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Quilts woven into the artwork

Roxanna Thompson
Northern News Services
Published Thursday, January 15, 2009

LIIDLII KUE/FORT SIMPSON - From a distance, many of the pieces currently on display at the OSC Gallery in Fort Simpson could be mistaken as paintings.

Step closer, however, and you'll discover that fabric and thread, not paint, are actually forming the colours and textures. The OSC Gallery's third exhibition, called Stitches East-Stitches West, contains the fibre based work of two Canadian artists.

Outstanding in Her Field, a studio art quilt by Sonja Ohlmann, is one of the pieces on display at the OSC Gallery in Fort Simpson as part of the Stitches East-Stitches West exhibition. - Roxanna Thompson/NNSL photo

Sonja Ohlmann from Leduc, Alta., and Carmella Karijo Rother from Ottawa both create their artworks with fabric but that's where the similarities end. Ohlmann's pieces, which include two portraits, contain pictorial images while Rother's layered and balanced compositions are reminiscent of abstract paintings.

The juxtaposition of the two artists and the themes of urban versus rural and east versus west was the intended effect when the two artists were paired, said Michael Blyth, the programming co-ordinator for the Open Sky Society, which runs the gallery.

Last spring, the gallery sent out a call for submissions both in the North and across the country. The society's board sorted through the replies and made recommendations to Blyth.

Ohlmann and Rother, who applied separately, both made it past the initial cut.

Blyth chose to combine the two artists into one show because they use the same medium but in very different ways.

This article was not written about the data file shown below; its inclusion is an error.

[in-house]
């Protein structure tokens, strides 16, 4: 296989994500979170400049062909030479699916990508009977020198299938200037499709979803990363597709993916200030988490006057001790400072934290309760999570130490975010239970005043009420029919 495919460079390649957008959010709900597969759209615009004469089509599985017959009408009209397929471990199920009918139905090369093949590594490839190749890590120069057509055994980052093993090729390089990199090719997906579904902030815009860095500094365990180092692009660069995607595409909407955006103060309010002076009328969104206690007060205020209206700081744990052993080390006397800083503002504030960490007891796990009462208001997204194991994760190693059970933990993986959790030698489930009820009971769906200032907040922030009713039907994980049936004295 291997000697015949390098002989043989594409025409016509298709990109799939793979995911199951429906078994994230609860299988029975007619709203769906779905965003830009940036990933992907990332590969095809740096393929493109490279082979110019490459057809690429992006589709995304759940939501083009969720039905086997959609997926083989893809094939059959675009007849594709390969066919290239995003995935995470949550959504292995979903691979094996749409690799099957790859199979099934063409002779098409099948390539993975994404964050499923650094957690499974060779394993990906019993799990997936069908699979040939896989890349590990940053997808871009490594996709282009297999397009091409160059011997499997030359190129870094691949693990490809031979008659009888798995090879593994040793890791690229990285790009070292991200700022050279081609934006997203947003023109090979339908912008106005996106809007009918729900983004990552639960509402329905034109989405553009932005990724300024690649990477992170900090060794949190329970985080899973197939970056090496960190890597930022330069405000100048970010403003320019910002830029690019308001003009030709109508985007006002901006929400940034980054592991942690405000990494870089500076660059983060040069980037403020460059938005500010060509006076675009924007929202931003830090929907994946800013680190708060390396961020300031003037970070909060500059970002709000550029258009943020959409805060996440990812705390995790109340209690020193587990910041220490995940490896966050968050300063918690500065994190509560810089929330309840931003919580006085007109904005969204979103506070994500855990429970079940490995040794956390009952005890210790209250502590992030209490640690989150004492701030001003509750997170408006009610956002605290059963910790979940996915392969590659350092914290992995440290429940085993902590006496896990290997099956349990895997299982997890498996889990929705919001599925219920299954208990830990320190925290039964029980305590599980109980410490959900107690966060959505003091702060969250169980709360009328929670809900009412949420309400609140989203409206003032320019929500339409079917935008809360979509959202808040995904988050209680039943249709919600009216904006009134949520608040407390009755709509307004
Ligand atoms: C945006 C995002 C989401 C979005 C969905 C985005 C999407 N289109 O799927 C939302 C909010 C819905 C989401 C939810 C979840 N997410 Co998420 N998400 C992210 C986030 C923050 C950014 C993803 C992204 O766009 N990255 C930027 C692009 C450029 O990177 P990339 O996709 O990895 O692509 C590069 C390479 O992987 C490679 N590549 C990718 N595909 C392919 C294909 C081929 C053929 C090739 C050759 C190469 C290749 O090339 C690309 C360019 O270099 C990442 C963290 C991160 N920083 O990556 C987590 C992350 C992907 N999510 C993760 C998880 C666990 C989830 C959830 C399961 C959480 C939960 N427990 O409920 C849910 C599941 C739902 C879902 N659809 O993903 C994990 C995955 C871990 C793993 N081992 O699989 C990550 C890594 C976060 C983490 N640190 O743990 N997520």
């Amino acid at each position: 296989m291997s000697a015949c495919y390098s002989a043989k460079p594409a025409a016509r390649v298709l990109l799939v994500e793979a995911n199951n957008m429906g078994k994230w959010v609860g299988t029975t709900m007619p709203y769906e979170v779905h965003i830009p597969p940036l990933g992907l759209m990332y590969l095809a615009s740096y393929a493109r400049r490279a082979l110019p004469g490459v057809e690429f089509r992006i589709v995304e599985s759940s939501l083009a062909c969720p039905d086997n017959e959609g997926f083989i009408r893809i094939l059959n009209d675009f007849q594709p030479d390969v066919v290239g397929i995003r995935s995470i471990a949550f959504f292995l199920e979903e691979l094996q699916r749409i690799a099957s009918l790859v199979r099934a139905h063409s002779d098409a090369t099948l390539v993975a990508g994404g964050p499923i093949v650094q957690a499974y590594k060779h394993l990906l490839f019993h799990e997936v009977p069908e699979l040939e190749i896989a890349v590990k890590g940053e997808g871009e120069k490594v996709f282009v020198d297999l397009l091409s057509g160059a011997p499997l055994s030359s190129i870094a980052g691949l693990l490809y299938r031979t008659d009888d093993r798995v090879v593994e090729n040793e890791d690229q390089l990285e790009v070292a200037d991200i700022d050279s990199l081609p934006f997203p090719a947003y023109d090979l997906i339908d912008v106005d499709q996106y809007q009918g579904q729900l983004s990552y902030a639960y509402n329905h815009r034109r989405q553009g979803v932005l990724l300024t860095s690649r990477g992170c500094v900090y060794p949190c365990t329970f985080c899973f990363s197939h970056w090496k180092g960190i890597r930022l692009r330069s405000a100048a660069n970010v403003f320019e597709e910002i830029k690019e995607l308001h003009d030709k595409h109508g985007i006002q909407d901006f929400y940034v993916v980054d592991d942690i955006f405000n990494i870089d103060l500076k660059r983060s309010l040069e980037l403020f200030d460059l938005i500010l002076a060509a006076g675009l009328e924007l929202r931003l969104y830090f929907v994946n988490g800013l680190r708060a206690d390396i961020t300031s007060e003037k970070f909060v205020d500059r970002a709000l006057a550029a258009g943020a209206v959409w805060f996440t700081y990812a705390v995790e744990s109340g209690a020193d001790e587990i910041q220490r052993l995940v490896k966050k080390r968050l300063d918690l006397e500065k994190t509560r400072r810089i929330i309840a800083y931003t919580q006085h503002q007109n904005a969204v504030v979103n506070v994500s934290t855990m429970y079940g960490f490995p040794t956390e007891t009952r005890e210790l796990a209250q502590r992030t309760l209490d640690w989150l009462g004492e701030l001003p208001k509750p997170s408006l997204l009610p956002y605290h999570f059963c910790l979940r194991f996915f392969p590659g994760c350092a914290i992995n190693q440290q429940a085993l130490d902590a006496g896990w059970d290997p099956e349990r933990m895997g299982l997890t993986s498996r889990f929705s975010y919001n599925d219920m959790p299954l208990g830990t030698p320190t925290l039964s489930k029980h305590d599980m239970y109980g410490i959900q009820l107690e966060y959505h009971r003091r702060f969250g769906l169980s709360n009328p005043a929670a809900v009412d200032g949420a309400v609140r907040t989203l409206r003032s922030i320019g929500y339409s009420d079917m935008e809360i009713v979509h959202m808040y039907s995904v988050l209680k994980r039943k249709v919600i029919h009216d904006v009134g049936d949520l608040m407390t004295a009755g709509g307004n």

"I think it works quite well actually," said Blyth, surveying the 10 pieces that are hanging in the gallery.

Blyth individually picked the pieces from each collection with an eye to the ones that would complement each other. The exhibition, which opened on Dec. 19 and will run until Jan. 30 has been well received.

"People have been pretty impressed by the craftsmanship in the pieces here," he said.

For artist Sonja Ohlmann, the exhibition is the fulfillment of a goal.

Since creating a few pieces with Northern themes, including Northern Eyes II, which is included in the exhibit, Ohlmann has wanted to display her work in the North.

"I've been hoping to for a long time," she said.

Ohlmann was excited by the trip her artwork took to reach the village, which included a helicopter shuttle across the unfrozen Liard River.

"I thought my goodness, my art quilts have more of a life than I do," Ohlmann said.

Ohlmann describes her artwork as studio art quilts to identify them as something that belongs on a wall and not on a bed. The pieces are representational, pictorial and often tell a story.

One of the pieces in the exhibition, Outstanding in Her Field," is a pun on the male world where this term usually means being well known in the business community, she said. The term means something different for Ohlmann because of her farming background.

"For us my husband is literally out standing in his field most days," she said.

The quilt also shows that women can be outstanding in the field of business or in a field of grain both in the past, present and future.

"I found it very interesting, very fun to do," Ohlmann said about this piece.

Stitches East-Stitches West will be followed at the gallery by a floor-based exhibit by artist Genevieve Sideleau from Kirkland, Que. The gallery would then like to do a group show with works from various Deh Cho artists. Anyone interested in participating is asked to submit images of works for consideration.